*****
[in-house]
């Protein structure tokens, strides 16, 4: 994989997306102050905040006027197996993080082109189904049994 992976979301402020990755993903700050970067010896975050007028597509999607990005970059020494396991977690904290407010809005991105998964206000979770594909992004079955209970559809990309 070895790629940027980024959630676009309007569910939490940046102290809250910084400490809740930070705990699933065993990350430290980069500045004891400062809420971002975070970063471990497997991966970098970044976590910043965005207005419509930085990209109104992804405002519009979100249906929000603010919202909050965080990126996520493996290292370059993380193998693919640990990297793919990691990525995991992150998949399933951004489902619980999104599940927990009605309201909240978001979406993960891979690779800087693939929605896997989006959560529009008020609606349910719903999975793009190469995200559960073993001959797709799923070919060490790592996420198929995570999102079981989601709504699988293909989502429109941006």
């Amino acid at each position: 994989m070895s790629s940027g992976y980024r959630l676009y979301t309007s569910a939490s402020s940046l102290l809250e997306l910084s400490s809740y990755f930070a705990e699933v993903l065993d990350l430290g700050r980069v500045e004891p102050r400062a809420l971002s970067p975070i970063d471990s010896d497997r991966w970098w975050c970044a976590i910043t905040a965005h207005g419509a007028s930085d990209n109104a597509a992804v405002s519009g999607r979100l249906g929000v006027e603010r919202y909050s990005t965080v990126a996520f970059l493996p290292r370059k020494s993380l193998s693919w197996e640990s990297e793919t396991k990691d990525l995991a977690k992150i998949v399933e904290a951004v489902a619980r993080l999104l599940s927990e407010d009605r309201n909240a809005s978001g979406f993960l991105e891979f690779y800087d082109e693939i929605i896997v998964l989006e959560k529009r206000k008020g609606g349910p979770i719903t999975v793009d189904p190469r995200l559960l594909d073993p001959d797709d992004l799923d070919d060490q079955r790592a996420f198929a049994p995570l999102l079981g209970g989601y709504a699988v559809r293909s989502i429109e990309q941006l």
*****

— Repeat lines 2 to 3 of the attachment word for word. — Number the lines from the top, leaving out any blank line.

């Protein structure tokens, strides 16, 4: 994989997306102050905040006027197996993080082109189904049994 992976979301402020990755993903700050970067010896975050007028597509999607990005970059020494396991977690904290407010809005991105998964206000979770594909992004079955209970559809990309 070895790629940027980024959630676009309007569910939490940046102290809250910084400490809740930070705990699933065993990350430290980069500045004891400062809420971002975070970063471990497997991966970098970044976590910043965005207005419509930085990209109104992804405002519009979100249906929000603010919202909050965080990126996520493996290292370059993380193998693919640990990297793919990691990525995991992150998949399933951004489902619980999104599940927990009605309201909240978001979406993960891979690779800087693939929605896997989006959560529009008020609606349910719903999975793009190469995200559960073993001959797709799923070919060490790592996420198929995570999102079981989601709504699988293909989502429109941006």
């Amino acid at each position: 994989m070895s790629s940027g992976y980024r959630l676009y979301t309007s569910a939490s402020s940046l102290l809250e997306l910084s400490s809740y990755f930070a705990e699933v993903l065993d990350l430290g700050r980069v500045e004891p102050r400062a809420l971002s970067p975070i970063d471990s010896d497997r991966w970098w975050c970044a976590i910043t905040a965005h207005g419509a007028s930085d990209n109104a597509a992804v405002s519009g999607r979100l249906g929000v006027e603010r919202y909050s990005t965080v990126a996520f970059l493996p290292r370059k020494s993380l193998s693919w197996e640990s990297e793919t396991k990691d990525l995991a977690k992150i998949v399933e904290a951004v489902a619980r993080l999104l599940s927990e407010d009605r309201n909240a809005s978001g979406f993960l991105e891979f690779y800087d082109e693939i929605i896997v998964l989006e959560k529009r206000k008020g609606g349910p979770i719903t999975v793009d189904p190469r995200l559960l594909d073993p001959d797709d992004l799923d070919d060490q079955r790592a996420f198929a049994p995570l999102l079981g209970g989601y709504a699988v559809r293909s989502i429109e990309q941006l």